Pressure groups want law against female circumcision

Nairobi- Kenya (PANA) -- Efforts at stopping Female Genital Mutilation (FGM) in Kenya may not succeed without a law against the practice, pressure groups have argued.
Despite the hue and cry and spirited campaign against the practice, FGM is still observed by nearly 50 percent of the country's administrative districts.
The Federation of Women Lawyers (FIDA), Kenyan chapter and the African Women Media Network (FEMNET), say only legislation will help curb the practice by serving as a deterrent to parents who force young girls into circumcision against their will.
"Despite Kenya being a signatory to various International Human Rights Instruments that call for the enactment of legislation against harmful traditional practices, there is no legislation banning FGM," in the country, FIDA said in its latest report.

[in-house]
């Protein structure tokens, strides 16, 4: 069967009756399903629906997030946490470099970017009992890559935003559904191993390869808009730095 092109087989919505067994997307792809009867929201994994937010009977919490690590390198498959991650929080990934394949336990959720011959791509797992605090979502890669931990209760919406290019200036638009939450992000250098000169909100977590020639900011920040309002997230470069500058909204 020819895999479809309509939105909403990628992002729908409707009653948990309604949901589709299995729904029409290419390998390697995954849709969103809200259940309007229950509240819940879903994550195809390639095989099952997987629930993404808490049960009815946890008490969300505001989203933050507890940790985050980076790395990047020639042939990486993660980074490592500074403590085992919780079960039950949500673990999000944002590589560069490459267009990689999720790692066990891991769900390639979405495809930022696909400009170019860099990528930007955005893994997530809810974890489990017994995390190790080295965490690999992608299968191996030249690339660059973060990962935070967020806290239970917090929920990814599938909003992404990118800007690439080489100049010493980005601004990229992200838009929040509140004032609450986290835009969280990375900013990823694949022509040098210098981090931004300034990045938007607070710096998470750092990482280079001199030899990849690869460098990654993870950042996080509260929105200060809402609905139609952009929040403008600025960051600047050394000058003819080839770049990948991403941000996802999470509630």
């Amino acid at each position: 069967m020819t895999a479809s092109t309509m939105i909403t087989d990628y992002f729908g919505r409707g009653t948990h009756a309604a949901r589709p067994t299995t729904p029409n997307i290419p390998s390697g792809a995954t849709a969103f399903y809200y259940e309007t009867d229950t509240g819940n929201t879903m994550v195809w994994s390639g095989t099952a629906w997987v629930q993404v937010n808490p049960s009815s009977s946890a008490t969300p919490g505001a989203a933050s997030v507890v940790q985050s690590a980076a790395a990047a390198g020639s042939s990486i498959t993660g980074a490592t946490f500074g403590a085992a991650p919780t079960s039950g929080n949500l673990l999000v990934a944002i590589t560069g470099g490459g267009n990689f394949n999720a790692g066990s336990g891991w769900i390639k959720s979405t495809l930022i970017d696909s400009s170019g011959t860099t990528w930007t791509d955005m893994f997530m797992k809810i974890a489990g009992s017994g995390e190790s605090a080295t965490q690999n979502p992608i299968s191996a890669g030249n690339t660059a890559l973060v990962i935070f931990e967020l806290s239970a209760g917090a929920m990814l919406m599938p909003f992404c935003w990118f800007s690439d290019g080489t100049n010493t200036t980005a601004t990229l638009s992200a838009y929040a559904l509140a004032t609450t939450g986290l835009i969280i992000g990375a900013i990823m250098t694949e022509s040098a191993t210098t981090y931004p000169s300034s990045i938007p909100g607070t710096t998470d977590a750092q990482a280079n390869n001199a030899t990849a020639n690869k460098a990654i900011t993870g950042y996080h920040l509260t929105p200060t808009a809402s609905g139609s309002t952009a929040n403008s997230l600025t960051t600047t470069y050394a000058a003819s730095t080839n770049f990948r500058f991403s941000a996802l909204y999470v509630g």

Kenya is a signatory to the Convention on the Elimination of all forms of Discrimination Against Women (CEDAW) and the Convention on the Rights of the Child (ARC).
In its annual report on the legal status of Kenyan women, FIDA estimates that female circumcision is practised in more than 50 percent of the country's administrative districts.
The increased involvement of medical professionals in FGM, also poses a great challenge to efforts at eradicating the practice, the report further states.
FIDA criticises the Health Ministry's Plan of Action on FGM, launched in 1999, for not recommending a ban on the practice.
"Efforts will always be largely unsuccessful because in Kenya, we operate on a doctrine that .
.
.
there is no punishment without law," the FIDA report added.
It, however, urged women, families and communities to campaign against the practice.
But the call for legislation against FGM has been dismissed as ineffective by the National Focal Point on Female Genital Mutilation, a lobby group.
The group's Co-ordinator, Agnes McAnthony said criminalising the rite would undermine efforts to eradicate it.

06 june 2001 17:41:00




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